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Author Topic: Bucket forks  (Read 1343 times)

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Online Crusarius

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Bucket forks
« on: September 05, 2017, 01:03:29 pm »
So I am working on building a sawmill. I knew eventually I would want a set of forks for my tractor. What I just realized is that the steel I purchased for the sawmill build is really heavy. (I knew this before but I just decided I should not keep trying to move it all myself). I am not all that bright, and can sometimes be a little slow, but I finally decided to make up a pseudo set of bucket forks to lighten my heavy lifting.

So here is the build. Hope you all enjoy.

I started scouring the shop for the materials I was going to use. I knew that I wanted roughly 4' long forks with a tapered end and a hole for a hitch ball or lifting clevis. I found a piece of 2"x4"X.25" angle. This would turn into the fork tips. I reinforced them with 3/8" plate. I drilled a 1" diameter hole for the clevis. I used 2x6x3/16 for the forks.



The bucket mount was a little more challenging. I needed something to spread the load across the lip of the bucket and to support the tips of the forks. I used the same piece of 2x4 angle that I used for the tips.

I also wanted it to be width adjustable. Since I am in the middle of the sawmill build I just happened to have the perfect materials for this in stock. I used 2.5" 11 gauge tube welded to the forks. This tube slides perfect over 2" .188 wall square tube. I also used the 2.5" to create standoffs for the slide rails.

The 2.5" was welded directly to the angle and then the 2" are to be welded between the 2.5" after the forks are slid on. This gives me the option of adding a backplate at a later date simply by inserting 2" into the tube.





I made a spring clip for the underside of the bucket just to give it a little more stability. The primary reason for this is it kep falling off when I was trying to test fit everything. I made a press brake quite a while ago and it always seems to come in handy for stuff like this.




This is a view looking at the end of the brake.

In the testing phase I realized that the angle the forks ended up at would not work. I was unable to see them from the driver's seat. I ended up having to shorten the vertical tubes and flip the entire assembly over. This made me very happy since I had already full welded that part. I definitely did not screw around with the welds.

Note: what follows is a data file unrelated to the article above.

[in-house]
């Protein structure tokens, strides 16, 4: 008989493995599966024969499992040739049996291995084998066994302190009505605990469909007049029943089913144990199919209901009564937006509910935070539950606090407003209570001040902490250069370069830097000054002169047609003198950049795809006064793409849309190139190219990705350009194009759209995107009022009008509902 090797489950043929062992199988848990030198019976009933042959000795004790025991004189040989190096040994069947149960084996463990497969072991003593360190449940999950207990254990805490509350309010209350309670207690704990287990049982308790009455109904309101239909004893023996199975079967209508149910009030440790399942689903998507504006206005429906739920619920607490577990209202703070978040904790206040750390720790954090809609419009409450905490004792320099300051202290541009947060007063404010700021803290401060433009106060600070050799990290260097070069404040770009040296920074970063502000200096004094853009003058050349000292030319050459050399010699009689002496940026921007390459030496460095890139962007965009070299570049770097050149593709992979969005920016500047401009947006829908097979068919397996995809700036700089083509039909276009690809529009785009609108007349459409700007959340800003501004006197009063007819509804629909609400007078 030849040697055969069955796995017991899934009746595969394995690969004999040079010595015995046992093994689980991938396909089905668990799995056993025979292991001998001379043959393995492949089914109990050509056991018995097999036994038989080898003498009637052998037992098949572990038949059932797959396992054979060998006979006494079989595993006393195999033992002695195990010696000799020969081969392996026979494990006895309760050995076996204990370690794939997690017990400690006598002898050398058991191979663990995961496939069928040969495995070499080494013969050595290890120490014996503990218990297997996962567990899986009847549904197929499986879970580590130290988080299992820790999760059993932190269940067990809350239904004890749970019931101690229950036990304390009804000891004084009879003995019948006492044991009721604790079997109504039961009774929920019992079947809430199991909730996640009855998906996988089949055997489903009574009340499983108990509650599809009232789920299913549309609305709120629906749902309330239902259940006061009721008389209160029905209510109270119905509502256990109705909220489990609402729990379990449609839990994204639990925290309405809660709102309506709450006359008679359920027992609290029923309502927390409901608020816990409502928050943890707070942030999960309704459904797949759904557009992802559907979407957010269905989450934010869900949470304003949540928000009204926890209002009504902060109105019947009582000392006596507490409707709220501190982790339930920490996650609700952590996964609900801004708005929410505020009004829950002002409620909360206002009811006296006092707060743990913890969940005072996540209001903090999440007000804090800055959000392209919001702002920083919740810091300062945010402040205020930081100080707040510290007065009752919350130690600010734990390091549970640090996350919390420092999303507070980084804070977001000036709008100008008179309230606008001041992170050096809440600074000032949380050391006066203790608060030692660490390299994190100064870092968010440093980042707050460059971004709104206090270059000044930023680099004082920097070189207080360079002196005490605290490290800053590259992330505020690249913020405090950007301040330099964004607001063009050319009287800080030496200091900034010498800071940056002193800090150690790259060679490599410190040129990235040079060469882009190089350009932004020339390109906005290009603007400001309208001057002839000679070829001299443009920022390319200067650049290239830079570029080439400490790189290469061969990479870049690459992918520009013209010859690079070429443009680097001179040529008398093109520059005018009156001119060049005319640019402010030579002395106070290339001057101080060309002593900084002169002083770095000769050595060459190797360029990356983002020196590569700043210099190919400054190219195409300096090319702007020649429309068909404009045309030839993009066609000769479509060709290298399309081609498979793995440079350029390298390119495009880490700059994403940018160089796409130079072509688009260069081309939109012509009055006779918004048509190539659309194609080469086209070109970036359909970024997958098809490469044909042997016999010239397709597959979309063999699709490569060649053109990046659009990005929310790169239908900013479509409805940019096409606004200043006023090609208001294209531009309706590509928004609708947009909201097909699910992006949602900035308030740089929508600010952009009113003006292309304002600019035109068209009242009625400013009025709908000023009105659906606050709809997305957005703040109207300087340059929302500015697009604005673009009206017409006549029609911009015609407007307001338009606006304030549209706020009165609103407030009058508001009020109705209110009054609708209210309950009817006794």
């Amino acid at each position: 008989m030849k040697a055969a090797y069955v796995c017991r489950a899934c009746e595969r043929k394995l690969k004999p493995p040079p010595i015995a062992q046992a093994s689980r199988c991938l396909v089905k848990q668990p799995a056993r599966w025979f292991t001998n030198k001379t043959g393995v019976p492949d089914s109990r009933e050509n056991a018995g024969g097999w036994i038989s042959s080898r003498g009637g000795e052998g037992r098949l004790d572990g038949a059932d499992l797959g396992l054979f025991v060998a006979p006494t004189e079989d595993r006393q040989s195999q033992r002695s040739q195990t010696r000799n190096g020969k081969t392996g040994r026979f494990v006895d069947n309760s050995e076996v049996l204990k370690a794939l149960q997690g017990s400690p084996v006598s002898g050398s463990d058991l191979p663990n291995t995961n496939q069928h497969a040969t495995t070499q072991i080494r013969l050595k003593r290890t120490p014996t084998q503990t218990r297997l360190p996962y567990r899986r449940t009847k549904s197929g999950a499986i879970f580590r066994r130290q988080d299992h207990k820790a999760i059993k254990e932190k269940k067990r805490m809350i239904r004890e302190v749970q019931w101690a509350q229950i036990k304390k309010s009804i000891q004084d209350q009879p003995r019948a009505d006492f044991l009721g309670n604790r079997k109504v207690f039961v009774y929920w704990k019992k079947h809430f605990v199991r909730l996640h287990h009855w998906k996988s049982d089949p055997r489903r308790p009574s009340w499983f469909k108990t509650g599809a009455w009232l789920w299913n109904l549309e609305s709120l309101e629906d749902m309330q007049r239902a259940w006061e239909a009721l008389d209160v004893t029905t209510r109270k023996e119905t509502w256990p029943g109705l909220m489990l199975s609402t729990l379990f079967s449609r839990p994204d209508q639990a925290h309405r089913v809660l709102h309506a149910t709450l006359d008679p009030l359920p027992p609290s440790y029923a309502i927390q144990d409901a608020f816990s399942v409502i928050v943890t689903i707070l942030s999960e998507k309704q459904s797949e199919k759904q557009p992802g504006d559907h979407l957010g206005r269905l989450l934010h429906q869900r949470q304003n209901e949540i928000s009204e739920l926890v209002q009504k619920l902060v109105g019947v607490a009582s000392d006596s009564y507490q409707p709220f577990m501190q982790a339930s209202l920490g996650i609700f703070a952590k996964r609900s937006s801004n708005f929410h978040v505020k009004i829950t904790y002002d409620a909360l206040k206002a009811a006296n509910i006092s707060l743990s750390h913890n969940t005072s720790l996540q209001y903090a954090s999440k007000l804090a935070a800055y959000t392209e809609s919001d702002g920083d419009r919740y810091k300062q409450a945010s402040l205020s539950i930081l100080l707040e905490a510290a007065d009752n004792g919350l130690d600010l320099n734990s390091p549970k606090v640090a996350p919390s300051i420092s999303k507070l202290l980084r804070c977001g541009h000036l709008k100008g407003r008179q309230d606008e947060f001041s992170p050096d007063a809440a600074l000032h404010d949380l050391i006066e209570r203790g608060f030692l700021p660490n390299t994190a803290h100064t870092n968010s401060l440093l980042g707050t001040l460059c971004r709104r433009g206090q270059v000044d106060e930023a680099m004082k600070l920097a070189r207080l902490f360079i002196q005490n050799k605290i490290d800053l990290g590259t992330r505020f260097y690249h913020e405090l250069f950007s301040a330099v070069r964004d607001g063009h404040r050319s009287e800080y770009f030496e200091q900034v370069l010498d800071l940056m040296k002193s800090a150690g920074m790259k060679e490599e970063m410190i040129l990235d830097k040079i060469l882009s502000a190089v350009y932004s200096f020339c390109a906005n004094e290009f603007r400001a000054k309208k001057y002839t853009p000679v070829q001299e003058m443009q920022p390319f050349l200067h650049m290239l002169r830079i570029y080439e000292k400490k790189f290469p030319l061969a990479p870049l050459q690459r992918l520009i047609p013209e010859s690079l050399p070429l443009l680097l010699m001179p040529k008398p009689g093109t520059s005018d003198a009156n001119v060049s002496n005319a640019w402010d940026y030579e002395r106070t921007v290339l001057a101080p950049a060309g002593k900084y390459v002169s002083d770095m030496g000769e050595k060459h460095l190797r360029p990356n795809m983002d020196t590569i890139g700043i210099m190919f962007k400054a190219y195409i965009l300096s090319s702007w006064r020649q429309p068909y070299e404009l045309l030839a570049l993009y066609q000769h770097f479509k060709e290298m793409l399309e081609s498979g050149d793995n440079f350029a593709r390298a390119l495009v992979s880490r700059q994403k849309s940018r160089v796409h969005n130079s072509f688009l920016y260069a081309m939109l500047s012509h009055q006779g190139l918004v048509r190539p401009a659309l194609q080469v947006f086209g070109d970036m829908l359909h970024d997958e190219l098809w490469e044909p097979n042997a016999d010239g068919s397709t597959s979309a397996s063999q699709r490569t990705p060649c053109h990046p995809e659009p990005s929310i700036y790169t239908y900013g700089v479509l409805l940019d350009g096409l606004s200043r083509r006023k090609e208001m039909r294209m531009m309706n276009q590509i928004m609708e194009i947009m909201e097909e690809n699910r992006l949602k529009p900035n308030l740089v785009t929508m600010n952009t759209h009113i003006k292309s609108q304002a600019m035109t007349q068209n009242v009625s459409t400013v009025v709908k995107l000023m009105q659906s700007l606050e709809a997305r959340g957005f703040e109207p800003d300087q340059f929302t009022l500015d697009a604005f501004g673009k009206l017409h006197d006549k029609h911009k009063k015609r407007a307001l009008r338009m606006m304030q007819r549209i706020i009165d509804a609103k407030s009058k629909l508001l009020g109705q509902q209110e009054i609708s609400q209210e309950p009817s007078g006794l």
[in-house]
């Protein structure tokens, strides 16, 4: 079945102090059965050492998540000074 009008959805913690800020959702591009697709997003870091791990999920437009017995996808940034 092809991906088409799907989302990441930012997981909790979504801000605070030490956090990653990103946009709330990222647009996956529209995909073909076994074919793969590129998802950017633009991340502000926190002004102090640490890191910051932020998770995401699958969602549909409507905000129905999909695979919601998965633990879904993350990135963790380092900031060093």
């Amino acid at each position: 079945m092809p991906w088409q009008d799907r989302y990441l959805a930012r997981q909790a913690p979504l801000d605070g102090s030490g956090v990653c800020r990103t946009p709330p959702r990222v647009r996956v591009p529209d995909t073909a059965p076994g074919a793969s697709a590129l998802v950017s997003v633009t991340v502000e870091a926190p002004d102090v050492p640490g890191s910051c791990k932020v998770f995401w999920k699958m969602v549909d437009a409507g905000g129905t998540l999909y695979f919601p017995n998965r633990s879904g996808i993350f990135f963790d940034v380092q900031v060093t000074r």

To be continued...
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Offline Ox

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Re: Bucket forks
« Reply #1 on: September 06, 2017, 10:30:34 am »
 :P popcorn_smiley
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Re: Bucket forks
« Reply #2 on: September 12, 2017, 01:05:07 pm »
Phase 2:
So as I mentioned above I had an issue with not being able to see the end of the forks. My initial thought was "crap I really don't want to cut those welds". So after some pondering, staring and ignoring and some more pondering I figured out how to fix it without to much work. The vertical 2.5" square pieces I had made 6" long. The 2.5" piece was offset. So after some measuring and thinking I figured out if I cut 1 3/8" off the end of the 2.5" verticals that would make it so the forks would hang below the vertical. The best thing about this was I was able to fit it in my chopsaw and bandsaw so I did not have to make the cuts by hand.

This is how I originally had the frame setup.


This is how it ended up after the modifications.


The angle is now leg up instead of down. The good news is I still get the same strength just in a different way.

The forks are now flush with the bottom of the bucket. This makes the bucket level indicator close enough to the level of the forks that lining up to pickup a skid is so much easier.

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Re: Bucket forks
« Reply #3 on: September 12, 2017, 01:06:42 pm »
I placed the tube on the end of the forks in a way that they would help hold the forks in place.
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Re: Bucket forks
« Reply #4 on: September 12, 2017, 01:18:53 pm »
I just realized how disorganized and chaotic my thoughts are. Maybe I  need to slow down and take it easy :)
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Re: Bucket forks
« Reply #5 on: September 12, 2017, 01:29:21 pm »
During testing I bumped the tips of the forks on the ground and the entire assembly bounced and fell to the ground. I decided to add the turnbuckle you see inside the bucket. The previous owner had cut a hole in the bucket for drainage so I decided to just use it.

That little turnbuckle addition worked great to keep the forks connected to the bucket.
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Re: Bucket forks
« Reply #6 on: September 12, 2017, 01:43:24 pm »
With the weight of the forks and no support for the frame the square tube twists and locks in place. This works great in preventing the forks from moving. But it does not work great for when you want to change the location of them.
I ended up adding a center vertical with a hook that goes over the back of the bucket. This allowed me to rotate the frame into place and keep it there. I originally started with just a clip over the bucket. But after testing and bouncing it around I found that without something to hold it on it liked to bounce off. I added a spring clip to the front side of the bucket. This worked very well in keeping the clip from bouncing off.



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Re: Bucket forks
« Reply #7 on: September 12, 2017, 01:44:47 pm »
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Re: Bucket forks
« Reply #8 on: September 12, 2017, 01:46:11 pm »
Here is the completed assembly minus the other 2 uprights for the back plate. I do have them made just not on in the picture.

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Re: Bucket forks
« Reply #9 on: September 12, 2017, 01:48:54 pm »
here is the complete assembly in the paint booth.